Finding a Career in Music Therapy

Posted by Kaiti Shelton | 07/26/2018 | Education, Employment
A woman plays the clarinet while sitting in front of a sign that says "The University of Dayton."

Music therapy, like blindness, is very misunderstood. As a blind student in a field in which disabled people are just starting to become the helpers rather than solely the recipients of help, I've needed to find my own solutions to many complicated problems.

I received music therapy as an infant as part of my early intervention program. It helped me develop my social skills, enhance my communication abilities, and lay the foundation for an understanding of what it means to be independent.

When I needed service hours in high school, I asked my former music therapist, who is also blind, if she could use a volunteer. She agreed, and I was put to work doing simple tasks like sanitizing instruments and manipulatives, helping children play their instruments, and running errands around the building.

After a year, I announced that I wanted to become a music therapist myself.

My college provided Braille music whenever I needed it, but there were some visual concepts in print music which seemed foreign to me as someone who accessed music in an auditory manner or in a linear fashion when reading Braille music. I needed to teach myself how print music looked in order to speak a common language with my classmates and professors. This struggle would play out in various forms time and time again, from music theory classes which used a complex graphing system, to conducting classes where I spent time with my professor in office hours to learn how a conductor moved when I had never seen one before.

I remember sitting in class one day feeling totally at a loss as a supervisor talked about how important it was to see facial expression to document a client's affect (their presented state of mood). Several people would question me over the years about how I could possibly document someone's affect without being able to see facial expression.

People would also ask in a doubting way how I planned to work with clients who can't use spoken language, or expressed concerns over my ability to keep clients safe. Questions were also raised about how I would manage groups and accurately observe all my clients.

Of course, this had an impact on how I saw myself as a blind person. I was set on pursuing this career, but I had very little support in finding solutions to problems.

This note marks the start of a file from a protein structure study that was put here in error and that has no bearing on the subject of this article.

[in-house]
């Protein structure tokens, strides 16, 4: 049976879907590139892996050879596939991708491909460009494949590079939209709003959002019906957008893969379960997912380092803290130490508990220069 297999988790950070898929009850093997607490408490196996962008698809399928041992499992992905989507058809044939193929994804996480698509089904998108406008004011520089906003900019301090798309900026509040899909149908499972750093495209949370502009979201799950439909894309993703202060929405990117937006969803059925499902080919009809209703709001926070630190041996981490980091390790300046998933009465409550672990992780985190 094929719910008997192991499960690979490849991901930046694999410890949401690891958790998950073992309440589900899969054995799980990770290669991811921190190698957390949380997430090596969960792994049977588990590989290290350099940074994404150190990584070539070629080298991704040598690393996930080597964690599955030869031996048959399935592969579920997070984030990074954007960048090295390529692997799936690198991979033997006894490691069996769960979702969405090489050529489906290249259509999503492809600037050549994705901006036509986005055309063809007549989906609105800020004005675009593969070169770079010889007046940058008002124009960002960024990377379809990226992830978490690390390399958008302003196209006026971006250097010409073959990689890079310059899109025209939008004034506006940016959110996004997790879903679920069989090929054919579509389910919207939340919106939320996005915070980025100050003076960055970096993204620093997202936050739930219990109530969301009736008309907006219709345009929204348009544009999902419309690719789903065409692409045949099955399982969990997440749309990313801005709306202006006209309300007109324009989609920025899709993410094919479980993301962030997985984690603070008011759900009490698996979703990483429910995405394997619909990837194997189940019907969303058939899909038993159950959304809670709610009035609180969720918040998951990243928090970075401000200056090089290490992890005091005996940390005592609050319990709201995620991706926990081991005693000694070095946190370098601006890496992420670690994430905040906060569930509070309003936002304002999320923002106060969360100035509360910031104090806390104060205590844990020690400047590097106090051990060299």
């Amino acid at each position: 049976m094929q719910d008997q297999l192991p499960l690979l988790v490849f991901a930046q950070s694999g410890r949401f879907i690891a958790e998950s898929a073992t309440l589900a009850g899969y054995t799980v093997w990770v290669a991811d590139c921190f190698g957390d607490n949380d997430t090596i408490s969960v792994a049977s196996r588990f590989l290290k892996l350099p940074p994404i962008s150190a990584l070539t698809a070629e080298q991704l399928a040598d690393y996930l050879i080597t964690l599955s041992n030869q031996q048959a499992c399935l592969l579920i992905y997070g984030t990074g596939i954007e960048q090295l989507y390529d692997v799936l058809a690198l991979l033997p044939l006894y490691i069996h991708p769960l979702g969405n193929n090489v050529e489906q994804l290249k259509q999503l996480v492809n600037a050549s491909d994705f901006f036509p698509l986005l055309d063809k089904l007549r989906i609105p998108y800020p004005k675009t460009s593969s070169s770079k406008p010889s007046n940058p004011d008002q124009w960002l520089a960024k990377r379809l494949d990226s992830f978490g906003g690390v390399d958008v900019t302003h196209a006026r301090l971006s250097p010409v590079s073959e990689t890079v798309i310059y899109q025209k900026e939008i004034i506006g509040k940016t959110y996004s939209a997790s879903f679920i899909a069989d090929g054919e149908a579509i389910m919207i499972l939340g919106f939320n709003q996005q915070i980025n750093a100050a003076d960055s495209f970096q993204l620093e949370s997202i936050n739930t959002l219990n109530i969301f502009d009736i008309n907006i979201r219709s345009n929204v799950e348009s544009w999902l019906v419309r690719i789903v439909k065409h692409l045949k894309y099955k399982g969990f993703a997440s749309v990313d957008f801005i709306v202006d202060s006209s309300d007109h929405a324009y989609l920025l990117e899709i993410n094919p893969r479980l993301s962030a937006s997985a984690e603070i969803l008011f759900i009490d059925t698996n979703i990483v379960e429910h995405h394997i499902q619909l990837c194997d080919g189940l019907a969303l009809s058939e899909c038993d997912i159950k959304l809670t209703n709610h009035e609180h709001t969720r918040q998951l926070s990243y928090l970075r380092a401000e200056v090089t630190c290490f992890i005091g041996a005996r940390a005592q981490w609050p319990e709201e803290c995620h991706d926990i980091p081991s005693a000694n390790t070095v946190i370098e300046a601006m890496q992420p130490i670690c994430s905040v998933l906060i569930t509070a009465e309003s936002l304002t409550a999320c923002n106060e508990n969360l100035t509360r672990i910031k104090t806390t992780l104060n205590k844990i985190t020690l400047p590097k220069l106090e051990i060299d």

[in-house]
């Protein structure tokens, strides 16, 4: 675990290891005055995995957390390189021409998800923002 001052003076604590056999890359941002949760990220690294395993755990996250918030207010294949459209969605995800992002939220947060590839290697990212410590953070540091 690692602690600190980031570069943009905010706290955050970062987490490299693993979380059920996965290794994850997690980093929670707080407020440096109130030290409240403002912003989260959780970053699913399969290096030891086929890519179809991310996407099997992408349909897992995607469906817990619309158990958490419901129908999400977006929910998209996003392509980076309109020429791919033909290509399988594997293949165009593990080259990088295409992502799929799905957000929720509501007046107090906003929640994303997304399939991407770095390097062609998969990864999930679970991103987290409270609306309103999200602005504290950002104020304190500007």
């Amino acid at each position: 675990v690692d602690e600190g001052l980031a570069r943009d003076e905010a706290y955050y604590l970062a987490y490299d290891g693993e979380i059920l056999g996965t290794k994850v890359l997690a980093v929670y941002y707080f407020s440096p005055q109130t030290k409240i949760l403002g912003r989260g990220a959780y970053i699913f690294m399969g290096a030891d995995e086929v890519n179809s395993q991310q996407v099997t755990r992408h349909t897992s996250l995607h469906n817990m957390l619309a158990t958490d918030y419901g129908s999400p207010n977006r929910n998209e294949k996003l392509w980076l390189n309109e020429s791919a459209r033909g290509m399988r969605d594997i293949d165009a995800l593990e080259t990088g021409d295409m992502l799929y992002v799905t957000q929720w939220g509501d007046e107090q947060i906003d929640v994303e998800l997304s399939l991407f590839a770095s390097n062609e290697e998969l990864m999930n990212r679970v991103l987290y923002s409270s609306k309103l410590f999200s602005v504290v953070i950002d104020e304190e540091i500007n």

I reached out to my mentor, my childhood music therapist, but she was trained in a time when some of the requirements I had to meet were not as specific or stringent. I then dove into the research and found one article written by a blind music therapist, but it was ten years old. I didn't know of any other students or professionals I could talk to who would understand. I truly felt like I was the only one in my situation.

I vacillated between thinking I was in a unique situation to spark change, and feeling discouraged and doubtful of my abilities.

Thankfully, during my internship, my supervisors expected me to learn to function independently, and were supportive of my trial and error approach to testing solutions to find what worked best for me. They were happy to brainstorm with me and would hold me to task when they felt it was time for me to lead without their support.

Two women look over a group of children holding drums in an outdoor setting.I learned to lead groups of preschoolers with energy, care, and a spirit of fun. I documented affect by using the client's posture and auditory cues. I worked with clients who were nonverbal or minimally verbal, and by being keenly aware of my visual aids, I was able to use pictures to help them communicate.

I learned to be vigilant of safety concerns and intervene quickly when I saw a potentially harmful situation. I also found tricks and devices which help me work more effectively, such as a vibrating pocket watch I hang on my lanyard, and an accessible documentation form I created myself.

I also became very passionate about helping other blind music therapy students find accommodations which worked for them. 

Blind people and those with other disabilities deserve our care as clients just as much as they deserve support when they want to be the providers. If they can meet the requirements with reasonable accommodations for their disability, they deserve a seat at the table, too.

My experiences have taught me about the harm of internalizing negative messages about the capabilities of blind people, but they have also taught me a lot about resiliency, self-care, advocacy, determination, and dedication to personal goals.

Today, I have secured employment at a facility which serves adults and children with developmental disabilities in Indiana. Upon passing my certification exam, I can start working at a fantastic place which has expressed support and acceptance towards me ever since I applied. Words can't describe how empowering this feels.

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